The business world today operates on a global, networked, technology platform (the World Wide Web). The rapid implementation of networked technologies world wide has impacted national economies and transformed large and small organisations.

This course uses case studies of high performing e-businesses to facilitate discussion and understanding of the strategic, technological, operational and organisational changes required by organisations to remain competitive, as they confront the strategic opportunities and threats resulting from the global networked technologies.

The case studies analyse the emergence of new business models, including start up e-businesses, the transformation of traditional bricks and mortar companies into e-businesses and the creation of virtual global businesses with outsourced functions performed by a range of specialist companies.

The course also studies the move to digitalised core processes across the value chain– the e-enabling of customer relations; the e-enabling of enterprise resource planning, financial and accounting processes and human resource processes; and the emergence of global, digitalised supply chains. It reviews the financial opportunities the technologies provide to reduce costs, improve productivity and efficiency, and transform concepts of speed and flexibility.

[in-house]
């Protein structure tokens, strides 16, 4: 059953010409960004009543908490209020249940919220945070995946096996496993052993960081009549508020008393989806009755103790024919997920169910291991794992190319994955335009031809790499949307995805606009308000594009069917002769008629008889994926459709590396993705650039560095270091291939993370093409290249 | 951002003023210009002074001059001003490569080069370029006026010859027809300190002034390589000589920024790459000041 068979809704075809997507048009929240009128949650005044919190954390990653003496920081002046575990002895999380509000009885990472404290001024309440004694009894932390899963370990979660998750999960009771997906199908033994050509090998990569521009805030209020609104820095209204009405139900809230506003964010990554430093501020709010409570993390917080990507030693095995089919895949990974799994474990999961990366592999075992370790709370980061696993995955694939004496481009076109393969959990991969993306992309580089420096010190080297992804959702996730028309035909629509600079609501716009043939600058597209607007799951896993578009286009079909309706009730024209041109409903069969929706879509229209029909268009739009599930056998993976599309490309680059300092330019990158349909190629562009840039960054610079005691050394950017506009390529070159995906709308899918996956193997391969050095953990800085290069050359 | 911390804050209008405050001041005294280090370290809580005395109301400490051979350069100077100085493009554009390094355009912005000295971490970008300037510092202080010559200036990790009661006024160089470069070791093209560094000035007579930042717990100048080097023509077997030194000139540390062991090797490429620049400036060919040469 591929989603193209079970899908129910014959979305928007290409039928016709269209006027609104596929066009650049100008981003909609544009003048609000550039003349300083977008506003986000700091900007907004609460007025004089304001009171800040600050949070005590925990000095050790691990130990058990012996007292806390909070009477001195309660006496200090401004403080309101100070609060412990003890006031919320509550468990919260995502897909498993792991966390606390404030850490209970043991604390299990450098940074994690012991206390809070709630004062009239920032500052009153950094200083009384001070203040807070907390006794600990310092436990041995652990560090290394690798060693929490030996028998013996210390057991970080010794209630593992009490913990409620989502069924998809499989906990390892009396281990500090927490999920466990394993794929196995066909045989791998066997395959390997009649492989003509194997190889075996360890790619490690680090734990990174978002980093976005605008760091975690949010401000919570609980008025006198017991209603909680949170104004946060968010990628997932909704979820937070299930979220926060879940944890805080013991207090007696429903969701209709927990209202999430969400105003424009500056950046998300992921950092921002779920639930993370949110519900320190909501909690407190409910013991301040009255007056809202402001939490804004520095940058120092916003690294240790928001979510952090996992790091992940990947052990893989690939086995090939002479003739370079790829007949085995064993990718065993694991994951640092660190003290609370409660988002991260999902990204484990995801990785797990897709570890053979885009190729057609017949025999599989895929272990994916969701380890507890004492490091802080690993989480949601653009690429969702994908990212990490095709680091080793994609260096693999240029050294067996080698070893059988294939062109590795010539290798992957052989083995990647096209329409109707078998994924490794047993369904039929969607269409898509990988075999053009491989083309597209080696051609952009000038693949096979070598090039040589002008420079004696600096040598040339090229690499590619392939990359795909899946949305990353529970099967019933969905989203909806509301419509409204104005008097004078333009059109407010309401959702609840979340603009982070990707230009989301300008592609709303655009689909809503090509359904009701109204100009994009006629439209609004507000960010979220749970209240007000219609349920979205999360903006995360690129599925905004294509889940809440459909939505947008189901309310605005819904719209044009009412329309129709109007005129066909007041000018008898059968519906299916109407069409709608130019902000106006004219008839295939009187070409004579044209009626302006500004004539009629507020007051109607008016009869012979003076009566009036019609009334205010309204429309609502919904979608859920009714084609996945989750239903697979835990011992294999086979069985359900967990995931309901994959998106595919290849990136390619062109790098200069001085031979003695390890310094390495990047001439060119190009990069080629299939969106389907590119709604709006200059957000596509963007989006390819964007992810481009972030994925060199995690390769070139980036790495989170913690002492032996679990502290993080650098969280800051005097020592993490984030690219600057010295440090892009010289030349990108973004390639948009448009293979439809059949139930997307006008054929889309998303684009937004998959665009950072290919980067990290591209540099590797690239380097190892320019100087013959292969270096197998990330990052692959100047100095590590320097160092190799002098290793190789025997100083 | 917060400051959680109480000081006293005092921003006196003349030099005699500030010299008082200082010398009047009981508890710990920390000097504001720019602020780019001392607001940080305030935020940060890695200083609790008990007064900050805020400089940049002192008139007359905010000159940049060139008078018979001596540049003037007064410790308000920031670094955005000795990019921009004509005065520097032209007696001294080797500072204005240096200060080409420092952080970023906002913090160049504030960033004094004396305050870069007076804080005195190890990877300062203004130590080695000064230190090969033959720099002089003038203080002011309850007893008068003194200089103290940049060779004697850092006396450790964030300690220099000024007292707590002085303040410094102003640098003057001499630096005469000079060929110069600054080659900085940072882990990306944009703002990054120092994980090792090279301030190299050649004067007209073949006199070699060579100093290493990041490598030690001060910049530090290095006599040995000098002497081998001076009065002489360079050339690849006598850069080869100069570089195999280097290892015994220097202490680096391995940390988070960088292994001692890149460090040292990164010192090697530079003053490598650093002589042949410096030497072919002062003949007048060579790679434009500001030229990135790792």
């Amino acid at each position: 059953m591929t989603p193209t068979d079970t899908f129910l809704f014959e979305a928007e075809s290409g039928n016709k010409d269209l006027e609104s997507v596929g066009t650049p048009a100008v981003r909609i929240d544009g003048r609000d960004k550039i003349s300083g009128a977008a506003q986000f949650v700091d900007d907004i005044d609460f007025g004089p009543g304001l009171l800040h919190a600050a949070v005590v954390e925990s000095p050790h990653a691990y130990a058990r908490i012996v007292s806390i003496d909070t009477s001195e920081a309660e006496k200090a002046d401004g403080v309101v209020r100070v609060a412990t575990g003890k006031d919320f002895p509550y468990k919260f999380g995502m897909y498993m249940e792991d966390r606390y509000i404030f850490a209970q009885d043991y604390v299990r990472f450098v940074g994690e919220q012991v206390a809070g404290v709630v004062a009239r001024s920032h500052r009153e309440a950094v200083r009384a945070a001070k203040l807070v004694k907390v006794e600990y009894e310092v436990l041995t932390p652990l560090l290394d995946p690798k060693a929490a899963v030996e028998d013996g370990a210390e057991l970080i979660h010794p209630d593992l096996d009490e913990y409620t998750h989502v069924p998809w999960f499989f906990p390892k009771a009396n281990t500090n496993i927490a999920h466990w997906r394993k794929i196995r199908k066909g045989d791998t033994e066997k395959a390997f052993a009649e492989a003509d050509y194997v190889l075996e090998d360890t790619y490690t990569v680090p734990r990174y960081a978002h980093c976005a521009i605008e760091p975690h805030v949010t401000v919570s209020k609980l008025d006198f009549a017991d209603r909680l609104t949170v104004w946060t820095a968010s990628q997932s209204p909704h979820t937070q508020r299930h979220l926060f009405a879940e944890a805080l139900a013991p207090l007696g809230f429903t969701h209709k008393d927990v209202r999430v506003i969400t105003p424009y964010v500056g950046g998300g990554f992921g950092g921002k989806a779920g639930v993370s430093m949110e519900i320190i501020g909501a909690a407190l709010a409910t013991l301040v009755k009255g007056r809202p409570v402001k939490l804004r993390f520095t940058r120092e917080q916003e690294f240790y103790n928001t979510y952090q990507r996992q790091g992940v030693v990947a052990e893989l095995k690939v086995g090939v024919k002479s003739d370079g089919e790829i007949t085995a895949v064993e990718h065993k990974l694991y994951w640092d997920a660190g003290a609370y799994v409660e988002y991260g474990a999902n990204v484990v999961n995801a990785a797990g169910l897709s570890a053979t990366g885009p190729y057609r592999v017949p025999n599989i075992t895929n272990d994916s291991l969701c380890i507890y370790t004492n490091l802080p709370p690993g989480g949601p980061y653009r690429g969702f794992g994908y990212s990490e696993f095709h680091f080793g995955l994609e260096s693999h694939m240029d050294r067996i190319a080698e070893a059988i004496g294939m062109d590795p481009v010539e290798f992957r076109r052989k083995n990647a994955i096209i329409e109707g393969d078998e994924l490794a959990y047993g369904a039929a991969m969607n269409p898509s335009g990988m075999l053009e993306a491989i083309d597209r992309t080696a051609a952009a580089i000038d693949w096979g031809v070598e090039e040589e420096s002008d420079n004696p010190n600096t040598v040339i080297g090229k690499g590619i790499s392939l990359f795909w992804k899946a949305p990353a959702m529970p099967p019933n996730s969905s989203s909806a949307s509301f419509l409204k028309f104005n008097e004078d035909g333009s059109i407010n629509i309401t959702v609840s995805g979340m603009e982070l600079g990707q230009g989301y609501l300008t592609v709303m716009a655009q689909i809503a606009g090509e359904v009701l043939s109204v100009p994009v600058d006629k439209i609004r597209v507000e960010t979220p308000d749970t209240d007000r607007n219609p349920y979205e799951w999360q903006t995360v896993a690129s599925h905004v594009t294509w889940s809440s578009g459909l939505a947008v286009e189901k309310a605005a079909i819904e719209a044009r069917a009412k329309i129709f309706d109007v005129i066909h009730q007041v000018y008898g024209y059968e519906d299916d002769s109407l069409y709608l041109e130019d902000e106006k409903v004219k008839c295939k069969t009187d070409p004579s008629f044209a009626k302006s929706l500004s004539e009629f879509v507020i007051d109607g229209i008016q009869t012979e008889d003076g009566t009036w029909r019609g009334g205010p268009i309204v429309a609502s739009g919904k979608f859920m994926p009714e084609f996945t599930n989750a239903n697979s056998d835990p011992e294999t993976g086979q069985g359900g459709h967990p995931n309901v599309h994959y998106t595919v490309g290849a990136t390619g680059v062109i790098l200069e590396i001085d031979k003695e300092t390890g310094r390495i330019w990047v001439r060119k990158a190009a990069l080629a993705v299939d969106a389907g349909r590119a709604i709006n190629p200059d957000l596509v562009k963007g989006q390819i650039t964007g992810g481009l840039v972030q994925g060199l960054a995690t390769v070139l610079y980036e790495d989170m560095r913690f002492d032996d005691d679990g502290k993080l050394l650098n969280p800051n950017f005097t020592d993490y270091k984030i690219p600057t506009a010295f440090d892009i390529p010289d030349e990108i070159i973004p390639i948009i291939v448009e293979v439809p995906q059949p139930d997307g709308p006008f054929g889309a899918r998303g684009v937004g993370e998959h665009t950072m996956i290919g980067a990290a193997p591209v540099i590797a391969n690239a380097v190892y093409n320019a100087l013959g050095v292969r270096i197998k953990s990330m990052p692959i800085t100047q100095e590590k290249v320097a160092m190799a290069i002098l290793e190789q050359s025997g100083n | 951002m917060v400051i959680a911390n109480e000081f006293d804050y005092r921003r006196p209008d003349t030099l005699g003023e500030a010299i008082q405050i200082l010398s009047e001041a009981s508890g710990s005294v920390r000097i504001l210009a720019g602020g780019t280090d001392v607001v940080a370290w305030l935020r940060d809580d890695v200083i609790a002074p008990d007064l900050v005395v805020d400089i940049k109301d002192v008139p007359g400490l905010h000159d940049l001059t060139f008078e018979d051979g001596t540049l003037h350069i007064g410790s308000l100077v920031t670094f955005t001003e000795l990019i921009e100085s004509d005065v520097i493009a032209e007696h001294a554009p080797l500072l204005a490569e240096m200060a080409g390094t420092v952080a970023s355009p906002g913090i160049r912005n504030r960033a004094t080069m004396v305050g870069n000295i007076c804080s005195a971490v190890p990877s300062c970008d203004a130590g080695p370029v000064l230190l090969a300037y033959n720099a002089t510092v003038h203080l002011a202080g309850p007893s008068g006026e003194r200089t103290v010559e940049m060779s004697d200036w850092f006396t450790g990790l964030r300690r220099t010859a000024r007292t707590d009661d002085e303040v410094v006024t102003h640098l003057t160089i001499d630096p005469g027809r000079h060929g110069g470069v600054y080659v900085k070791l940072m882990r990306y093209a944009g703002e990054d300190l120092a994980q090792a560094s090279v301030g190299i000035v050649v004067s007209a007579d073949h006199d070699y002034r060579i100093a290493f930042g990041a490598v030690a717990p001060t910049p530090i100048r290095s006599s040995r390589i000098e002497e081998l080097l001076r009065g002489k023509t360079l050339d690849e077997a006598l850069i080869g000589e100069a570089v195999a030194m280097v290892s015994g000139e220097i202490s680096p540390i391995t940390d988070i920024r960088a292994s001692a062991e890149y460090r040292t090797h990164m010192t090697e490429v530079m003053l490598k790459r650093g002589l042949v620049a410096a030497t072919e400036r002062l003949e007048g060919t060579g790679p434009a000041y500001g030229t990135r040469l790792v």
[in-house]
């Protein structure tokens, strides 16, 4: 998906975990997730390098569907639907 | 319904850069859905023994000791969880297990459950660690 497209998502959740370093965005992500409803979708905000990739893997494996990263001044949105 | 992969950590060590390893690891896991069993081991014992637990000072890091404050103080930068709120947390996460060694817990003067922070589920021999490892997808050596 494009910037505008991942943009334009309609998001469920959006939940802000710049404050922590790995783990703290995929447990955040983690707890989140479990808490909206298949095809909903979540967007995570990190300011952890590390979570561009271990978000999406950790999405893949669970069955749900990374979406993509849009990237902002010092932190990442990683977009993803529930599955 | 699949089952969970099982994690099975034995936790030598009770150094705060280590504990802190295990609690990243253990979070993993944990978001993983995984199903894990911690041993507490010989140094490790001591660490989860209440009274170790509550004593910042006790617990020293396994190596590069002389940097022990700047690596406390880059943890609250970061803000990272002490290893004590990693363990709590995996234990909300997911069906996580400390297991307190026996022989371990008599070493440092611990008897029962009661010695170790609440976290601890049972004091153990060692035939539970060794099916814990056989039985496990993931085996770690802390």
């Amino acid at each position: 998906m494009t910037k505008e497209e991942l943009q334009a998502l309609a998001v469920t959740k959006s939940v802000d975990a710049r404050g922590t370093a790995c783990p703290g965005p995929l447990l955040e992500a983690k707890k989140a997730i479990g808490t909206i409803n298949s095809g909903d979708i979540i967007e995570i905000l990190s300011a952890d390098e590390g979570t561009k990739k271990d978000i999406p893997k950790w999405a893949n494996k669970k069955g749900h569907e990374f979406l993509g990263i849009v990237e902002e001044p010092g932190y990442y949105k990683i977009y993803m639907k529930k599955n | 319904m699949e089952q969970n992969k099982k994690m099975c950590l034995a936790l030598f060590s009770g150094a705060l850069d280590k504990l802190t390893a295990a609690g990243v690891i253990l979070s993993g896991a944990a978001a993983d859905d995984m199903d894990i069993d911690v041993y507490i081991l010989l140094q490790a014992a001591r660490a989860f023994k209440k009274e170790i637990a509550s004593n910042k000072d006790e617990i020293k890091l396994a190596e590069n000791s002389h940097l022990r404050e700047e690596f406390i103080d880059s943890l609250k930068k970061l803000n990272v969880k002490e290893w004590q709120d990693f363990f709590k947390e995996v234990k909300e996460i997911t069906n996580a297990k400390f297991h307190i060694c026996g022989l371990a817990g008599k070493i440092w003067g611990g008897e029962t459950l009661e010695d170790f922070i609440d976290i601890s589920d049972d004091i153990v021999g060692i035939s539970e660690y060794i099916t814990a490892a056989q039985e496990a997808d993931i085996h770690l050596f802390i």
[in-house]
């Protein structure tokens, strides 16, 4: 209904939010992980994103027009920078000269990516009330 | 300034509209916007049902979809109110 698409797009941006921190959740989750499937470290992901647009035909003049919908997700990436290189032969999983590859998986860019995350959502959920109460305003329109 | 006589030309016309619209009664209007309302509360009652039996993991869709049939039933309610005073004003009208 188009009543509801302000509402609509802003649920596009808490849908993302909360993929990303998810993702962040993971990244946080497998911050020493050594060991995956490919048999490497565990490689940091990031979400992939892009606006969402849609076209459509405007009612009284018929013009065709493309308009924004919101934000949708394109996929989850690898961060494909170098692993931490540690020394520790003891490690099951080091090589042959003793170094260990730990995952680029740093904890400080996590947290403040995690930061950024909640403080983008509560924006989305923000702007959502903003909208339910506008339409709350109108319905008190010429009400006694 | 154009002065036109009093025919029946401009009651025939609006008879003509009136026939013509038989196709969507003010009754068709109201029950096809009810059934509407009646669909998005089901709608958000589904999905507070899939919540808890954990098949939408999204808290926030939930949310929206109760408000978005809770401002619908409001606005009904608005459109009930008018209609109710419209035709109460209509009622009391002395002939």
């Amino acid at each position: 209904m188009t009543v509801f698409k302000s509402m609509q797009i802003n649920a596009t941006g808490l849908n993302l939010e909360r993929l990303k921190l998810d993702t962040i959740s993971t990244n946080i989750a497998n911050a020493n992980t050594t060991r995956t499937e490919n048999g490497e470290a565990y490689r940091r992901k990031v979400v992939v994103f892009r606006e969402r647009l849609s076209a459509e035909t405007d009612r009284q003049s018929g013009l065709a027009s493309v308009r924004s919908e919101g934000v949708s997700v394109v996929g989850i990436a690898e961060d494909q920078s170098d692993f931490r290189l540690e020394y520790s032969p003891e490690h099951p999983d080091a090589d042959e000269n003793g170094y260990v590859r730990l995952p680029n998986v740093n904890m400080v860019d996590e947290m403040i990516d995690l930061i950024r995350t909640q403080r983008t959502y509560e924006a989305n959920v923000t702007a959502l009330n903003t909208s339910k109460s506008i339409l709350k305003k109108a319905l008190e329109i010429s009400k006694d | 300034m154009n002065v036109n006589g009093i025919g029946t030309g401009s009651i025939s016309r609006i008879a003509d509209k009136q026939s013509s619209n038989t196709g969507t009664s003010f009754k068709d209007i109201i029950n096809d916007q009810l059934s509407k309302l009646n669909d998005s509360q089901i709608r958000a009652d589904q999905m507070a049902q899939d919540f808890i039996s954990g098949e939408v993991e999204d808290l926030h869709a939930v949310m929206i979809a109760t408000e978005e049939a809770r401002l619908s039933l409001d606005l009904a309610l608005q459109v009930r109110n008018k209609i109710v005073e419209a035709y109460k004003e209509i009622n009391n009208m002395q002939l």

Find the course outline PDF for this course in the archives

ACCT5949 Managing Agile Organisations

There has been much change and innovation in the structure and form of organisations in the new millennium. There is now a large array of organisational forms - from simple hierarchies to complex organisational sets and alliances. Given this diversity, managers need an innovative repertoire of managerial skills and competencies.

This course has three aims:

  1. To briefly identify the new and innovative ways that productive relationships have been structured at the intra-organisational and inter-organisational levels
  2. To investigate the challenges these pose for the concept of 'managerial work', and
  3. To develop the managerial competencies required to manage dynamic 'agile' organisations.

 

Topics covered include: the post-industrial age, managerial work, managing discourse, power, normative rule structures, teams, ambiguity and change. Group discussion is emphasised in this course. There is also a focus on the use of case studies.

Course outline
ACCT5955 Management Control Systems in Contemporary Contexts